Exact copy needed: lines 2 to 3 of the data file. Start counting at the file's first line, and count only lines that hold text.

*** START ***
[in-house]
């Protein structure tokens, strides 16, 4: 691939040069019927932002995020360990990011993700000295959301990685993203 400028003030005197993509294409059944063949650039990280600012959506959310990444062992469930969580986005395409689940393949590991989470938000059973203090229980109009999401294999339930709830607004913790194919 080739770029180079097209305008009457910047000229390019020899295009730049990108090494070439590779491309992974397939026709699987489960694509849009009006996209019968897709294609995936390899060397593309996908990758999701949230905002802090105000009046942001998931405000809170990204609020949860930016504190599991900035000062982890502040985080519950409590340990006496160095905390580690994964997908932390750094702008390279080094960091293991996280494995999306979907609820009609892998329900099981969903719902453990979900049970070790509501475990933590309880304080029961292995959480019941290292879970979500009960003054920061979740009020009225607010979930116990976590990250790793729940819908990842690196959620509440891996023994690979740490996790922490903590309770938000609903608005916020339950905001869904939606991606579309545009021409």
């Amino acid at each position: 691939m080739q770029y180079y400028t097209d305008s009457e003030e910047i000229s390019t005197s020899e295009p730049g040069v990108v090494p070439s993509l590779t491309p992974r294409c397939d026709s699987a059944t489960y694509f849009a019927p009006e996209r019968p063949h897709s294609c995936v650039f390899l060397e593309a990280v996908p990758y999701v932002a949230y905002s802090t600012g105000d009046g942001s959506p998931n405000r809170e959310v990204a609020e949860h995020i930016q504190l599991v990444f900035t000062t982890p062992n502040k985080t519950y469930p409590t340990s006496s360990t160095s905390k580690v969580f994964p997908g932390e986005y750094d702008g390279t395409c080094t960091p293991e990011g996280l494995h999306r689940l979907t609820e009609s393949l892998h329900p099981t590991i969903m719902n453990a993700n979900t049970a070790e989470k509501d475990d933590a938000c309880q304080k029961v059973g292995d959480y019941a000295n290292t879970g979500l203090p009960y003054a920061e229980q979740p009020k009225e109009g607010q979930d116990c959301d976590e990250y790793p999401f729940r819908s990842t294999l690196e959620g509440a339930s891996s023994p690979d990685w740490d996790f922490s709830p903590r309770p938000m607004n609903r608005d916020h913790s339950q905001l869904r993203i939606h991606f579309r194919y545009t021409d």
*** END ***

């Protein structure tokens, strides 16, 4: 691939040069019927932002995020360990990011993700000295959301990685993203 400028003030005197993509294409059944063949650039990280600012959506959310990444062992469930969580986005395409689940393949590991989470938000059973203090229980109009999401294999339930709830607004913790194919 080739770029180079097209305008009457910047000229390019020899295009730049990108090494070439590779491309992974397939026709699987489960694509849009009006996209019968897709294609995936390899060397593309996908990758999701949230905002802090105000009046942001998931405000809170990204609020949860930016504190599991900035000062982890502040985080519950409590340990006496160095905390580690994964997908932390750094702008390279080094960091293991996280494995999306979907609820009609892998329900099981969903719902453990979900049970070790509501475990933590309880304080029961292995959480019941290292879970979500009960003054920061979740009020009225607010979930116990976590990250790793729940819908990842690196959620509440891996023994690979740490996790922490903590309770938000609903608005916020339950905001869904939606991606579309545009021409």
């Amino acid at each position: 691939m080739q770029y180079y400028t097209d305008s009457e003030e910047i000229s390019t005197s020899e295009p730049g040069v990108v090494p070439s993509l590779t491309p992974r294409c397939d026709s699987a059944t489960y694509f849009a019927p009006e996209r019968p063949h897709s294609c995936v650039f390899l060397e593309a990280v996908p990758y999701v932002a949230y905002s802090t600012g105000d009046g942001s959506p998931n405000r809170e959310v990204a609020e949860h995020i930016q504190l599991v990444f900035t000062t982890p062992n502040k985080t519950y469930p409590t340990s006496s360990t160095s905390k580690v969580f994964p997908g932390e986005y750094d702008g390279t395409c080094t960091p293991e990011g996280l494995h999306r689940l979907t609820e009609s393949l892998h329900p099981t590991i969903m719902n453990a993700n979900t049970a070790e989470k509501d475990d933590a938000c309880q304080k029961v059973g292995d959480y019941a000295n290292t879970g979500l203090p009960y003054a920061e229980q979740p009020k009225e109009g607010q979930d116990c959301d976590e990250y790793p999401f729940r819908s990842t294999l690196e959620g509440a339930s891996s023994p690979d990685w740490d996790f922490s709830p903590r309770p938000m607004n609903r608005d916020h913790s339950q905001l869904r993203i939606h991606f579309r194919y545009t021409d």